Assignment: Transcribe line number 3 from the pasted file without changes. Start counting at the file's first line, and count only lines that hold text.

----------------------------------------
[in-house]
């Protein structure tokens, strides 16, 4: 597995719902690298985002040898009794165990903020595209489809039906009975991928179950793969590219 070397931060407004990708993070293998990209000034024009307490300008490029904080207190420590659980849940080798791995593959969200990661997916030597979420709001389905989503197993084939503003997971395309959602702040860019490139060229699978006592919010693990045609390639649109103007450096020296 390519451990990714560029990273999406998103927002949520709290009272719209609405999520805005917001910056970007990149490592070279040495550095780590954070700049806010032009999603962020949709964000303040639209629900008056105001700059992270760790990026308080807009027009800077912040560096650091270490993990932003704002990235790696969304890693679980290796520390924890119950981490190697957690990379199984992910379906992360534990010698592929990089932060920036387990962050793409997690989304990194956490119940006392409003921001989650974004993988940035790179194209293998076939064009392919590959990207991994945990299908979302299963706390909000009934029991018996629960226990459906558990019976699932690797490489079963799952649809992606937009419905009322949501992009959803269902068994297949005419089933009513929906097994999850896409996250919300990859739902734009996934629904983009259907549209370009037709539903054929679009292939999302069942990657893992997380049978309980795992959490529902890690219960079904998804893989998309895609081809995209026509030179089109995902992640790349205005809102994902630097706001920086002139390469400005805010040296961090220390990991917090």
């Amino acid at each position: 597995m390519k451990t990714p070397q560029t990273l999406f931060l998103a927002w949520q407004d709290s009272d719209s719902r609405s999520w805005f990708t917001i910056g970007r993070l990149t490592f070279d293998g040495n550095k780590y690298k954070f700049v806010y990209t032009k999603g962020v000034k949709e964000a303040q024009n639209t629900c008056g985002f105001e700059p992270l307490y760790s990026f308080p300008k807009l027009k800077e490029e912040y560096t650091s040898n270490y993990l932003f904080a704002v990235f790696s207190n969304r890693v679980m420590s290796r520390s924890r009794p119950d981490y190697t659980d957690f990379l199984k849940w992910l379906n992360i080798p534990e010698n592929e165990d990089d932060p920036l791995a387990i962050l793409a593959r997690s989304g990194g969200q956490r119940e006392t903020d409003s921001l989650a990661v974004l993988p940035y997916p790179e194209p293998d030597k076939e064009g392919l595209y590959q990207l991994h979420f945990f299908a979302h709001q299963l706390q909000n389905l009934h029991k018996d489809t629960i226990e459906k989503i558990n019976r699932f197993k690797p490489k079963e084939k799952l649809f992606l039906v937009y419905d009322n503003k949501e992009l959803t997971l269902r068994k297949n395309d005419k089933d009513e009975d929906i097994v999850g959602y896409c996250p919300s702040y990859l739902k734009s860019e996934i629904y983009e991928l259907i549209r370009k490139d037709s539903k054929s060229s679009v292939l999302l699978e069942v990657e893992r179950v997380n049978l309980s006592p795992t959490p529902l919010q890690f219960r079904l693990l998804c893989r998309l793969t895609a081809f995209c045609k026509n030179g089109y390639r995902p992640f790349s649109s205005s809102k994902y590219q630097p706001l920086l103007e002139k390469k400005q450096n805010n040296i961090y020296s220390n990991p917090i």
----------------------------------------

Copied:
């Amino acid at each position: 597995m390519k451990t990714p070397q560029t990273l999406f931060l998103a927002w949520q407004d709290s009272d719209s719902r609405s999520w805005f990708t917001i910056g970007r993070l990149t490592f070279d293998g040495n550095k780590y690298k954070f700049v806010y990209t032009k999603g962020v000034k949709e964000a303040q024009n639209t629900c008056g985002f105001e700059p992270l307490y760790s990026f308080p300008k807009l027009k800077e490029e912040y560096t650091s040898n270490y993990l932003f904080a704002v990235f790696s207190n969304r890693v679980m420590s290796r520390s924890r009794p119950d981490y190697t659980d957690f990379l199984k849940w992910l379906n992360i080798p534990e010698n592929e165990d990089d932060p920036l791995a387990i962050l793409a593959r997690s989304g990194g969200q956490r119940e006392t903020d409003s921001l989650a990661v974004l993988p940035y997916p790179e194209p293998d030597k076939e064009g392919l595209y590959q990207l991994h979420f945990f299908a979302h709001q299963l706390q909000n389905l009934h029991k018996d489809t629960i226990e459906k989503i558990n019976r699932f197993k690797p490489k079963e084939k799952l649809f992606l039906v937009y419905d009322n503003k949501e992009l959803t997971l269902r068994k297949n395309d005419k089933d009513e009975d929906i097994v999850g959602y896409c996250p919300s702040y990859l739902k734009s860019e996934i629904y983009e991928l259907i549209r370009k490139d037709s539903k054929s060229s679009v292939l999302l699978e069942v990657e893992r179950v997380n049978l309980s006592p795992t959490p529902l919010q890690f219960r079904l693990l998804c893989r998309l793969t895609a081809f995209c045609k026509n030179g089109y390639r995902p992640f790349s649109s205005s809102k994902y590219q630097p706001l920086l103007e002139k390469k400005q450096n805010n040296i961090y020296s220390n990991p917090i």